The invariant subspace problem for absolutely p-summing operators in Krein spaces
© Wanjala; licensee Springer 2012
Received: 3 July 2012
Accepted: 19 October 2012
Published: 31 October 2012
Let , and let T be a bounded linear operator defined on a Krein space . We prove the existence of a non-positive subspace of invariant under T with the assumption that T is absolutely p-summing with some further conditions imposed on it.
MSC:47B50, 46C20, 47B10.
for any and ,
and are Hilbert spaces and . By a linear manifold here we mean a set with the property that for any two vectors and any complex numbers λ and μ, we have . It is always assumed that . Otherwise, or is a Hilbert space. The Hermitian form is called the indefinite inner product of the Krein space . If, in particular, , then is called a -space or a Pontryagin space of index κ. In most of the literature, it is always assumed that for a -space.
where , , with .
Although decomposition (1.1) is not unique in general, its components are uniquely determined and the Hilbert norms generated by different decompositions (1.1) according to (1.2) are equivalent and therefore define the same norm topology. All topological notions such as continuity and convergence in a Krein space are understood to be with respect to this norm topology.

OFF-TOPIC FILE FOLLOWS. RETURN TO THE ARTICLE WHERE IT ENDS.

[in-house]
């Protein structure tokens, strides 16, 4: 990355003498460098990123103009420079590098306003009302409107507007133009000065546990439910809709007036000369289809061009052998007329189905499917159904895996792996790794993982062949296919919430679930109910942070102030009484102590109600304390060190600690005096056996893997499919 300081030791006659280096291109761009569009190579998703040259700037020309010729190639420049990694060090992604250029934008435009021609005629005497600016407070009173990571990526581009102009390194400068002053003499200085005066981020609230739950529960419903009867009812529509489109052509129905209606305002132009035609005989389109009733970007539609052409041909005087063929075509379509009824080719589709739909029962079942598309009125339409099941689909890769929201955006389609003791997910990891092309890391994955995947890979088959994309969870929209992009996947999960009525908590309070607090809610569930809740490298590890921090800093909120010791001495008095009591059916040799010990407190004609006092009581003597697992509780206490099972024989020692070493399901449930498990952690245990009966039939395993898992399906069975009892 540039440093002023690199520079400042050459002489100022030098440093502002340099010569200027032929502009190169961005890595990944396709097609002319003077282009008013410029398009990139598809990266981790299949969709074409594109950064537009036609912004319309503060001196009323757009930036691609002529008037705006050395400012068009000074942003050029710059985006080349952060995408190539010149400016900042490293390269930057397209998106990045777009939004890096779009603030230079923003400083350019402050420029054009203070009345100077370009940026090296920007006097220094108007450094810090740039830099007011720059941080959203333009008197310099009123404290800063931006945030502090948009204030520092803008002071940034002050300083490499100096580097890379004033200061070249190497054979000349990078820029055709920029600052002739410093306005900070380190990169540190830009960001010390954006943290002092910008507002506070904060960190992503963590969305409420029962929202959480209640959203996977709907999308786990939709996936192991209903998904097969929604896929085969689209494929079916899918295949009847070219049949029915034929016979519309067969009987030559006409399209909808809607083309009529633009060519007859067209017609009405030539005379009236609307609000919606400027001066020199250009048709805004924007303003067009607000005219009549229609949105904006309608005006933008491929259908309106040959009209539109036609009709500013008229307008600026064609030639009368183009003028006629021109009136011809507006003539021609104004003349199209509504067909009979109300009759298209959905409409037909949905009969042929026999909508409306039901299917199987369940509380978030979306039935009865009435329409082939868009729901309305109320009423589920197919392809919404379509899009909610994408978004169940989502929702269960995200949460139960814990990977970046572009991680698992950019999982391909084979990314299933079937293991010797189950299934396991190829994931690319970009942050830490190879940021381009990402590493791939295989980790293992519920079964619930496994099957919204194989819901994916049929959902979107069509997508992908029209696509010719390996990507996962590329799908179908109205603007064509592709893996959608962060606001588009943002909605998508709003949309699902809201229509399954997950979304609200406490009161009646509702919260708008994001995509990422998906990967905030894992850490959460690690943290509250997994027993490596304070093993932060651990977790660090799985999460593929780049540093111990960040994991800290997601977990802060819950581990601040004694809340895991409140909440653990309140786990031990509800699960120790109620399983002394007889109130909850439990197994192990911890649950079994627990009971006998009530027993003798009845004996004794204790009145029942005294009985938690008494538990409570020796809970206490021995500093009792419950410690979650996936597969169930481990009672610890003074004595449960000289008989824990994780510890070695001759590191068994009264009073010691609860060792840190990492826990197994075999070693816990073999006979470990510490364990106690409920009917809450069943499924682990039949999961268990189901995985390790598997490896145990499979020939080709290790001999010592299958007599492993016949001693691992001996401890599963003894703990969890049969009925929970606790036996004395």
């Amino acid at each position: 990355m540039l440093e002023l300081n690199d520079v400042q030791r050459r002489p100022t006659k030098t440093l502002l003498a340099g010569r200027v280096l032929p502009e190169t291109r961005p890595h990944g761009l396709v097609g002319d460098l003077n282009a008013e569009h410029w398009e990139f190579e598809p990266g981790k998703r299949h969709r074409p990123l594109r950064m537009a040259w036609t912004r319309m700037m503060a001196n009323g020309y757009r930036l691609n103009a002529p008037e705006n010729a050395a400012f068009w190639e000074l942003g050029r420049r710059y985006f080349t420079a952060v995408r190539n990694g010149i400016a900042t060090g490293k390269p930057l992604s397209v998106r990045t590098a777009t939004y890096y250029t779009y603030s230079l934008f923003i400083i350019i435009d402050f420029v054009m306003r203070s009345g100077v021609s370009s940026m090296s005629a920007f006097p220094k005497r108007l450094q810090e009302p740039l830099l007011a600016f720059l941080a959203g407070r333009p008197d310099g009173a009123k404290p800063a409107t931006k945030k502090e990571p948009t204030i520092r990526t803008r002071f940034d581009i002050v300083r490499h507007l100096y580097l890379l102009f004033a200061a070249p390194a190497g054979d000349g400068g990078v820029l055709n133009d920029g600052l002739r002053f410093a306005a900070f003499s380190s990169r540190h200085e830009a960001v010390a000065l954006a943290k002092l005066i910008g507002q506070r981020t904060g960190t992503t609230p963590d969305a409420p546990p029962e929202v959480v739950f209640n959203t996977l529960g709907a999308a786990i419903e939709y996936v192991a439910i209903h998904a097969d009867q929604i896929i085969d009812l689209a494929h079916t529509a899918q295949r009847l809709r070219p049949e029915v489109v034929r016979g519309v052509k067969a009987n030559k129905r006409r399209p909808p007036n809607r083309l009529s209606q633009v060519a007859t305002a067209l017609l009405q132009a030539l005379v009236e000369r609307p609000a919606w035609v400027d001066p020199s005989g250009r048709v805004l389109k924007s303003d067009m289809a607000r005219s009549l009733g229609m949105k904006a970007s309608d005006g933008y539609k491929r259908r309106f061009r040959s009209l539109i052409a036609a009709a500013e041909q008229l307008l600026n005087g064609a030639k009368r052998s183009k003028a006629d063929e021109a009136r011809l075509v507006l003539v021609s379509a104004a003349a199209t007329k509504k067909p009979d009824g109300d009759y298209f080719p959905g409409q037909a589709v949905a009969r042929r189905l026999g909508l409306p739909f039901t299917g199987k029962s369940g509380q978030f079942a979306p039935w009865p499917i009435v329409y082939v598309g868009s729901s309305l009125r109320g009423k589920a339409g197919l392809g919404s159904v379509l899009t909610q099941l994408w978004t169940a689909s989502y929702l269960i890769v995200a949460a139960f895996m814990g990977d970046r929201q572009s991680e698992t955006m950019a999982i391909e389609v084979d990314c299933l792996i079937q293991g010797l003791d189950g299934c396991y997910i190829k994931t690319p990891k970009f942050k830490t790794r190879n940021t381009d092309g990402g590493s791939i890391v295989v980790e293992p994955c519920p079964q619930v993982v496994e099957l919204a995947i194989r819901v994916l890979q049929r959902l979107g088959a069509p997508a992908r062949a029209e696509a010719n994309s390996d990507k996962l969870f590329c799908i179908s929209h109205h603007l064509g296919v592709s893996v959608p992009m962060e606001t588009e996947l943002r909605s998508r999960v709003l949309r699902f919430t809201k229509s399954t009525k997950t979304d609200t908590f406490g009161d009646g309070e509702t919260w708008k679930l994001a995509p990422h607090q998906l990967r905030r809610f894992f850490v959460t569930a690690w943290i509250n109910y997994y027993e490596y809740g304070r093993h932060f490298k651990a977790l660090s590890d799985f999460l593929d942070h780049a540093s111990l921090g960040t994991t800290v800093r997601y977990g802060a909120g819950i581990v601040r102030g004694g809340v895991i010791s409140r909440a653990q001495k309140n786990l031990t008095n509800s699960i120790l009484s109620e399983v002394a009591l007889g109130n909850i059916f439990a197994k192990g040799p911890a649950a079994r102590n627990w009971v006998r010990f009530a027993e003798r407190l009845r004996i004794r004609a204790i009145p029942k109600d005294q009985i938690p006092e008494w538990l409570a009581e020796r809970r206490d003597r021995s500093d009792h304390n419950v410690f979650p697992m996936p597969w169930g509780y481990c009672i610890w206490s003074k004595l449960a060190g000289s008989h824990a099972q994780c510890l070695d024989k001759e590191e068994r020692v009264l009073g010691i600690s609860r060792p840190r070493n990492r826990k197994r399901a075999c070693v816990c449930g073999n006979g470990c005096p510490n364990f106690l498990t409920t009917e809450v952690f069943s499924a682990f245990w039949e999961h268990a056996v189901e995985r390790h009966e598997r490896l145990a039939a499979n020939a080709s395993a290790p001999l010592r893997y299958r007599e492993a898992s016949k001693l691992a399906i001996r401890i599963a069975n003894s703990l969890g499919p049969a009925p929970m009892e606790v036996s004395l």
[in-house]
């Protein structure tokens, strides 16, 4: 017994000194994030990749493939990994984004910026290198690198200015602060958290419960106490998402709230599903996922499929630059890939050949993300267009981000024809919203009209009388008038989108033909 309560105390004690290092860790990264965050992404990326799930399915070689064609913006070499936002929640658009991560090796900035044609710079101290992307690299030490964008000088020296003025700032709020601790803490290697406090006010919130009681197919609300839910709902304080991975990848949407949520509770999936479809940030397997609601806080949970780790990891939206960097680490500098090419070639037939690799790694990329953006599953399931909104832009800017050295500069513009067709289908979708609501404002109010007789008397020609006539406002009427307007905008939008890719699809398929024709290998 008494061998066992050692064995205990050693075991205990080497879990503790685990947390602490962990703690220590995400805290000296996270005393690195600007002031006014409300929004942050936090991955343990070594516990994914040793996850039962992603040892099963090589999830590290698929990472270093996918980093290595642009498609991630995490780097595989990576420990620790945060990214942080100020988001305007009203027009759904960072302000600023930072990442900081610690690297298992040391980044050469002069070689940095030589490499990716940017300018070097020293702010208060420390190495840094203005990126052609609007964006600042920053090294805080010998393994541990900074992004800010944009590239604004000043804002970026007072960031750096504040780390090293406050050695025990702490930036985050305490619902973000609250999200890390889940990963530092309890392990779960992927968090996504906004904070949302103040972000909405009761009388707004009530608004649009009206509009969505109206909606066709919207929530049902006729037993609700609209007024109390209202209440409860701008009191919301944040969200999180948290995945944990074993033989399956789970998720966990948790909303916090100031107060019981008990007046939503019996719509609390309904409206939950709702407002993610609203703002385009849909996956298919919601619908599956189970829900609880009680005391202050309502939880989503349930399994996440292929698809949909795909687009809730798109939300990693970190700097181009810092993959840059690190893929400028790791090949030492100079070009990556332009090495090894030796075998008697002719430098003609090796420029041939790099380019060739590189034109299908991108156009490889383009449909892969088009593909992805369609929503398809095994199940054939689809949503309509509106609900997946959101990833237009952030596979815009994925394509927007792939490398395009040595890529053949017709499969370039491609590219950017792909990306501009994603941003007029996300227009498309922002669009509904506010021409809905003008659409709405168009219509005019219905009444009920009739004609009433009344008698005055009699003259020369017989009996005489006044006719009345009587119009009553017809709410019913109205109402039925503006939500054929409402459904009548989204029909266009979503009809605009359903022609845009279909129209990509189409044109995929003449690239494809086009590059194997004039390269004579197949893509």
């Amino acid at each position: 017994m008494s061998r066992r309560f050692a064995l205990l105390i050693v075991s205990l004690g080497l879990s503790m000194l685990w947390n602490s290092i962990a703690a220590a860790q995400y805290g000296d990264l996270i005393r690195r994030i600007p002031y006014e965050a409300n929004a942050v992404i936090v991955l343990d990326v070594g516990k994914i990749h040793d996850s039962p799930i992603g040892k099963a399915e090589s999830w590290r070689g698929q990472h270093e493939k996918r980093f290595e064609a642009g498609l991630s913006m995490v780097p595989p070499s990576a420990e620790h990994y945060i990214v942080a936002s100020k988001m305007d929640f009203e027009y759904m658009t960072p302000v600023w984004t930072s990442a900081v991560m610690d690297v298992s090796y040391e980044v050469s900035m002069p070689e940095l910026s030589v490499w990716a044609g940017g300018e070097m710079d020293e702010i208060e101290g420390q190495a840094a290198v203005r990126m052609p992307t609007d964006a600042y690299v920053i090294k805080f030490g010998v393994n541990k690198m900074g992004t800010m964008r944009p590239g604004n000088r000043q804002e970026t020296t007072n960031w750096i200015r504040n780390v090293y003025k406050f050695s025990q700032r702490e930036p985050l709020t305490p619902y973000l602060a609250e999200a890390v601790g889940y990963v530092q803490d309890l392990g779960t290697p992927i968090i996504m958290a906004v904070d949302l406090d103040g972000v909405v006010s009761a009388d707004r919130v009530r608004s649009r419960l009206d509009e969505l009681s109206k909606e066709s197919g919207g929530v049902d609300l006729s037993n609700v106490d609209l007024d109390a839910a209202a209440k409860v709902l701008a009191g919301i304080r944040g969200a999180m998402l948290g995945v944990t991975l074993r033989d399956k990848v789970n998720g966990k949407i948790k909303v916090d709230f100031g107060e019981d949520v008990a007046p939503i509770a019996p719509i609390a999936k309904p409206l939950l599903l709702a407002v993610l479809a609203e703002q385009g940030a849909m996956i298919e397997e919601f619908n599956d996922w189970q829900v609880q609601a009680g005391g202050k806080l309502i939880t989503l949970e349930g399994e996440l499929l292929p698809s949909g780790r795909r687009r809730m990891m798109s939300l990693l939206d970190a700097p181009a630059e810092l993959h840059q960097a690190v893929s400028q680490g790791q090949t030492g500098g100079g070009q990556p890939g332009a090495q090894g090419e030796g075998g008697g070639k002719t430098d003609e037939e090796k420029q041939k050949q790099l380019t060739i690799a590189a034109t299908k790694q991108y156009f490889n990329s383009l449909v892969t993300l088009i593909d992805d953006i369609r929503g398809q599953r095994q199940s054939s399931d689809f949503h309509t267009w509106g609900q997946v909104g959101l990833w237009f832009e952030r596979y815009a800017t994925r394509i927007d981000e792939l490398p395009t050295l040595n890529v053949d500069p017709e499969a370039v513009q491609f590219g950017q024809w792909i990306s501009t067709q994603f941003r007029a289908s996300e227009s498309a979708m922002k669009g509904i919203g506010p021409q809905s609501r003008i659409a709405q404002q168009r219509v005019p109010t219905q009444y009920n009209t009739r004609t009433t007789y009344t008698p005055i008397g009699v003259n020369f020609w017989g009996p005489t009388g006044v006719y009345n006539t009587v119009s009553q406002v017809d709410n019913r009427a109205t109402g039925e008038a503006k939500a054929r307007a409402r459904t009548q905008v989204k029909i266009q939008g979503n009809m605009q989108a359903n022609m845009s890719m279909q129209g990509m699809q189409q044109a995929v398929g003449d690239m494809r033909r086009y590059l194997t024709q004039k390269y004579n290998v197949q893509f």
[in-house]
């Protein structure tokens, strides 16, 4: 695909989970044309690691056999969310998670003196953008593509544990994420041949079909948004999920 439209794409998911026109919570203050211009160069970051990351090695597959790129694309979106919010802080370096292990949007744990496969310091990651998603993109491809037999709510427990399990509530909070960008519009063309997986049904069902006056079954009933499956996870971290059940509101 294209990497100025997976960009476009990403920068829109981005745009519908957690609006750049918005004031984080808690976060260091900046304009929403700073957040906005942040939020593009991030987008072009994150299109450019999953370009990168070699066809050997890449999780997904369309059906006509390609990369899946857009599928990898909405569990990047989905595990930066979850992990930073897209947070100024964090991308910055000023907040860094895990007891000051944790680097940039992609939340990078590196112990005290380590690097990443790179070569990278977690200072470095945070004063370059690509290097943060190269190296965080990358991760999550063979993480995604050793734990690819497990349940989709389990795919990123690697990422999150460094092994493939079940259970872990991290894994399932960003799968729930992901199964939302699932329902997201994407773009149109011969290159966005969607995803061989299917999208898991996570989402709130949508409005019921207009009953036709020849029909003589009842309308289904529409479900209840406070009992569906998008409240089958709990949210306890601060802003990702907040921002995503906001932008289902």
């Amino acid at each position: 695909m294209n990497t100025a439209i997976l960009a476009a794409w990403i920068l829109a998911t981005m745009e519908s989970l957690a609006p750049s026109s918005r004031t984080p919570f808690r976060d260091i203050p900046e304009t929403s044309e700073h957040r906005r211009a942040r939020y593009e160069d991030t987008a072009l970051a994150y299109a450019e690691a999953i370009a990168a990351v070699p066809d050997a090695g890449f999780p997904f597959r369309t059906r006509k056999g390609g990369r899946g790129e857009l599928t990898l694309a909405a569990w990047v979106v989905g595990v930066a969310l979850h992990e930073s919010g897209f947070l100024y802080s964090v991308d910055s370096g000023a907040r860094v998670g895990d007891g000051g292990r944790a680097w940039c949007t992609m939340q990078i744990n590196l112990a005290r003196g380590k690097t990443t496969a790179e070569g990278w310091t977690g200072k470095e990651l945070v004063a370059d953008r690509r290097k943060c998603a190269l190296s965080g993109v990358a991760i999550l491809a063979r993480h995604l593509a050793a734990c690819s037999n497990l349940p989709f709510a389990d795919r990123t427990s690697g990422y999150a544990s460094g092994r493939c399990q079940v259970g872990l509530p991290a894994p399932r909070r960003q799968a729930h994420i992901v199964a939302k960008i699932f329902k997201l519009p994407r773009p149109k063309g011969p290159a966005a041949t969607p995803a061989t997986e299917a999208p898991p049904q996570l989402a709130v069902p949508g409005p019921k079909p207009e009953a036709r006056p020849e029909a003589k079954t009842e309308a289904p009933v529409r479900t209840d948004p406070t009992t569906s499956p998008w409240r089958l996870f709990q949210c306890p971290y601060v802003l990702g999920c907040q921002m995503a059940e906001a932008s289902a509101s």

for any vectors f and g in , and
(ii) , , where denotes the Krein space adjoint of J.
and is a Krein space. Because of this construction, Krein spaces are sometimes called J-spaces.
The indefinite inner product on a Krein space gives rise to a classification of elements of . An element is called positive, negative, or neutral if , , or respectively. A linear manifold or a subspace ℒ in is called indefinite if it contains both positive and negative elements. We say that ℒ is semi-definite if it is not indefinite. A semi-definite subspace ℒ is called non-negative (positive, uniformly positive) if (, , ()) for all x in ℒ. A non-positive (negative, uniformly negative) subspace is defined in a similar way. We say that the subspace ℒ is definite if if and only if .
If a non-negative subspace ℒ admits no nontrivial non-negative extensions, then it is called a maximal non-negative subspace. Maximal non-positive (positive, negative, etc.) subspaces in are similarly defined.
We now turn to the main problem under consideration here, which is the question of the existence of semi-definite invariant subspaces for absolutely p-summing operators on a Krein space . For various classes of operators, this problem has been a subject of research since the early days of the theory of operators in spaces with an indefinite metric. One of the first results in this direction was obtained by Pontryagin  in 1944 for self-adjoint operators acting on -spaces. In particular, he proved the following theorem.
Theorem 1.1 Let T be a self adjoint operator in a space. Then there exists a maximal non-negative T-invariant subspace ℳ (of dimension κ) such that the spectrum of the restriction lies in the closed upper half plane.